AUBURN — As COVID-19 numbers spike locally and statewide, Androscoggin County Jail — like nursing homes and hospitals — is struggling to contain the spread of the virus among its residential population.

Sheriff Eric Samson said Tuesday that his staff is doing everything possible to see that those arrested are isolated and tested before being allowed to have contact with the general population.

Area law enforcement agencies and prosecutors continue to limit the number of those brought to the jail for booking largely to those charged with violent criminal conduct.

“We’ve had great cooperation there,” he said.

At the time of booking and before they are jailed, those arrested are given a health status survey, have their temperature checked and are asked about exposure to others who have tested positive for COVID-19.

Every inmate is put in a quarantine hold cell and administered a COVID-19 test that is sent to the Maine Crime Lab in Augusta. Results typically come back in three days, Samson said.


If that test is positive, the inmate will stay isolated in quarantine until that inmate exhibits no signs or symptoms of infection for a period of time as recommended by U.S. Centers for Disease Control and Prevention. Monitoring is done by the jail’s medical staff before being transferred to the general population.

“We stick with the most conservative protocols because they’ve worked for us,” Samson said.

Inmates who are released on bail while their test results are pending, are later contacted and notified if their tests show they are positive for COVID-19, Samson said.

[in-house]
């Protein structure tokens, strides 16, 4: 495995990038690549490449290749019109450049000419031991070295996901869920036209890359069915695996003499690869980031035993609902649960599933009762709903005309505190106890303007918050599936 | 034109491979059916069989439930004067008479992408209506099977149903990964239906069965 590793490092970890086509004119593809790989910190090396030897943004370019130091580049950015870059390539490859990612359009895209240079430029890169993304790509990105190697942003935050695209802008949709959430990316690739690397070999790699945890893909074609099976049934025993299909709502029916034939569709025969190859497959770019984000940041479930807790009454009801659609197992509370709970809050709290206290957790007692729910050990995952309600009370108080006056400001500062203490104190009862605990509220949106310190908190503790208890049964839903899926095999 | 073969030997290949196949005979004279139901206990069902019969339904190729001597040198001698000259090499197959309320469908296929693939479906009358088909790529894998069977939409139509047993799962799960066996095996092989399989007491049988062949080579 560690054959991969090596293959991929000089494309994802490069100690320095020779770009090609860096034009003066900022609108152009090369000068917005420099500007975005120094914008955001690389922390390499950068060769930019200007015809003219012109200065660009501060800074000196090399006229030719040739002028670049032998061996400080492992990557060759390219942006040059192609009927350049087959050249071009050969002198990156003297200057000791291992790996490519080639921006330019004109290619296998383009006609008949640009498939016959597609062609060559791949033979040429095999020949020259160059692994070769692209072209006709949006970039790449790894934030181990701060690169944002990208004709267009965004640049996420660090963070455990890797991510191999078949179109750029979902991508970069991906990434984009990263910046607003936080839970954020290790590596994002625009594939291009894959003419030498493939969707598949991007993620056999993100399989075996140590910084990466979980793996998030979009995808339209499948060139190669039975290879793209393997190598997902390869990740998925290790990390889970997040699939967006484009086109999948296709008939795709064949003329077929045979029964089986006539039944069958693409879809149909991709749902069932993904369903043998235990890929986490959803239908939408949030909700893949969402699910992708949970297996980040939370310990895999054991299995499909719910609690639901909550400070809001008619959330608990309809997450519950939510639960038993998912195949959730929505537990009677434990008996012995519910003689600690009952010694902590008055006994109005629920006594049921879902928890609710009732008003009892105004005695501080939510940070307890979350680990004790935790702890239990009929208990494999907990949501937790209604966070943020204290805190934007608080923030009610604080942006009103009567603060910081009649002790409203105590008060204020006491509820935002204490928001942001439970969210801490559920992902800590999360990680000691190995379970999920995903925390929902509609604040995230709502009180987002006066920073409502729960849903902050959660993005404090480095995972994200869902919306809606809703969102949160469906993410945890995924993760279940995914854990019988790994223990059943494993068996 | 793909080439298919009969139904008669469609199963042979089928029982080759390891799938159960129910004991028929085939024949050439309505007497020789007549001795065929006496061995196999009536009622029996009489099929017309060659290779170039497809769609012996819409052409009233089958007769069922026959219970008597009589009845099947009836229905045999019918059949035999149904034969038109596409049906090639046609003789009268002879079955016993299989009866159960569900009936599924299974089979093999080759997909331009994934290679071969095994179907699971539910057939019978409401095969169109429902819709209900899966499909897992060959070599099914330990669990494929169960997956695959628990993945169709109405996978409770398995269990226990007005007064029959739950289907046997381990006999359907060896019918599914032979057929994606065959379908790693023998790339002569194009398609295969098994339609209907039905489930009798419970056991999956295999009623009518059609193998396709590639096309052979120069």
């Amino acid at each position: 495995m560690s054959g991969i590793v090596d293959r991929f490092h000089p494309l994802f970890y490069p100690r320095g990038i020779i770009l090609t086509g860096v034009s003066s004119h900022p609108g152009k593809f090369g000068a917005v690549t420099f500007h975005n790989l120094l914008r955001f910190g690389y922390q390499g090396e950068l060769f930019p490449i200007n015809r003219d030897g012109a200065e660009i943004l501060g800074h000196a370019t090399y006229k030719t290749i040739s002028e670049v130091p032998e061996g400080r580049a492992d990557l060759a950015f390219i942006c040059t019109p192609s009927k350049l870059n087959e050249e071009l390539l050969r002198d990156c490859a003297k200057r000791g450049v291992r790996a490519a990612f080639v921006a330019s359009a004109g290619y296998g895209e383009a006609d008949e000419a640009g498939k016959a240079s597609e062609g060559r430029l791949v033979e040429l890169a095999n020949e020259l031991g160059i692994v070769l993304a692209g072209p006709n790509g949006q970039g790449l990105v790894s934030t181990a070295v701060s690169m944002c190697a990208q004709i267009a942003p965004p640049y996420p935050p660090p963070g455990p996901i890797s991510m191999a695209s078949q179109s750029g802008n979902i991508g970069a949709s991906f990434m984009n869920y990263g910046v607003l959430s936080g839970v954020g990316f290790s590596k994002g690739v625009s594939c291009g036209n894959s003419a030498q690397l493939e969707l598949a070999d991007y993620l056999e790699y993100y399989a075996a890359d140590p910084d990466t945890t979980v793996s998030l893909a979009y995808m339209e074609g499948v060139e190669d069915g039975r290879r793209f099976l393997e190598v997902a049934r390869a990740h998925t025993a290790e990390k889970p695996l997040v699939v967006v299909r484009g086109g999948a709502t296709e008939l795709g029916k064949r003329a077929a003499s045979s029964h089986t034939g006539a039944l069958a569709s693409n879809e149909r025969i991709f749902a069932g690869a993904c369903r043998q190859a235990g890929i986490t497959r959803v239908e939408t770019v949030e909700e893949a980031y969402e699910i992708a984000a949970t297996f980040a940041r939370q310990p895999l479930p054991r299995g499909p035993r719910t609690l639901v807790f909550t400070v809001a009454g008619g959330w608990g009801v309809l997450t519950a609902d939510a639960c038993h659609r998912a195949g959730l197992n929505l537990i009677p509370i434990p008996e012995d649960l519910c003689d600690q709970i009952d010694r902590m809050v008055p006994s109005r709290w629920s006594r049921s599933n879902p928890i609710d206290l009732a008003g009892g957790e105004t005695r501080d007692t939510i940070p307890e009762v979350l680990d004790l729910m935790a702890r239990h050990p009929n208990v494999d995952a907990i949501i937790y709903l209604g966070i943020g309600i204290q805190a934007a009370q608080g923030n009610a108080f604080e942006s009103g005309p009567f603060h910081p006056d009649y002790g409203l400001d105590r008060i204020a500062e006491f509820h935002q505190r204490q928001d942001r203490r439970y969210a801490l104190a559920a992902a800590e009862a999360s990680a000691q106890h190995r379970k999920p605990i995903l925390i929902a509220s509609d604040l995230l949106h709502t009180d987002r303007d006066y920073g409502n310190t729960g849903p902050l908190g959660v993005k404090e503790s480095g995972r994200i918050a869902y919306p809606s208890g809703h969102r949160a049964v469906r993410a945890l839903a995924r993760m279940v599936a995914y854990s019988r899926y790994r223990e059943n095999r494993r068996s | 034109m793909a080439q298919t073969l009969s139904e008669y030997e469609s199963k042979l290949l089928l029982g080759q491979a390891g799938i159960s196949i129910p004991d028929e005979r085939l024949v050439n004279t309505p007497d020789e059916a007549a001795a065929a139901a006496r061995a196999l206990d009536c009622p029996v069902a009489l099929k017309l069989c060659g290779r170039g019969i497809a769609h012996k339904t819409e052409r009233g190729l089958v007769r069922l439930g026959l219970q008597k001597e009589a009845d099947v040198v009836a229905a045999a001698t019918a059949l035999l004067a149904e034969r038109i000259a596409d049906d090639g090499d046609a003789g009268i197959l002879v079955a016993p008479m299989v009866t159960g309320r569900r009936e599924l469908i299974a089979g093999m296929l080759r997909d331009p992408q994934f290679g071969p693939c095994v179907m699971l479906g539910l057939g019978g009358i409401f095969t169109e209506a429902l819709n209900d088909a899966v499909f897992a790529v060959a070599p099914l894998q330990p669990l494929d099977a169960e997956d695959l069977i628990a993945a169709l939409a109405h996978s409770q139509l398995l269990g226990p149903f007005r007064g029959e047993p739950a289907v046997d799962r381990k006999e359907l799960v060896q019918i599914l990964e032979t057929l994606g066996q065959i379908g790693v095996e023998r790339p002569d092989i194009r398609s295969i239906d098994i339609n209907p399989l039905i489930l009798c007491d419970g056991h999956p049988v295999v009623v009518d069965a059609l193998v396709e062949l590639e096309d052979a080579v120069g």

Any inmate in the general population who asks for a test or exhibits symptoms of the virus will be given a test, he said.

On the staff side, workers who have any symptoms are encouraged not to come to work. Some employees will seek a COVID-19 test through the jail. In that case, they will drive up to the building and be tested while waiting in their vehicles, Samson said.

Others who have possibly been exposed to someone who tested positive will seek a test.


“With over 100 employees, it’s bound to happen,” he said.

Staff are not routinely tested, but that could change if pending federal mandates are put in place, Samson said.

The U.S. Supreme Court has yet to issue its ruling on federal vaccine mandates implemented by the Occupational Safety and Health Administration.

While testing for all new inmates is required, vaccinations are not, Samson said.

Any inmate who asks to be vaccinated will receive one. The same guidelines apply to staff, Samson said.

Given the transient nature of inmates, Samson said he doesn’t have statistics for the number of vaccinated inmates.


Chief Deputy William Gagne said the number of vaccinated staff varies by job description.

Of the 55 corrections officers at the jail, at least 28, or just over half, are vaccinated, Gagne said.

At least 10 out of 12 dispatchers, or 83%, have gotten at least two of the Moderna or Pfizer vaccines or one Johnson and Johnson shot.

In the patrol, civil and administrative division, at least 25 of 36 workers, or roughly 70%, have been vaccinated, Gagne said.

Some staff may have gotten vaccinated outside of work, so the numbers in each division could be higher than these statistics show, Gagne said.

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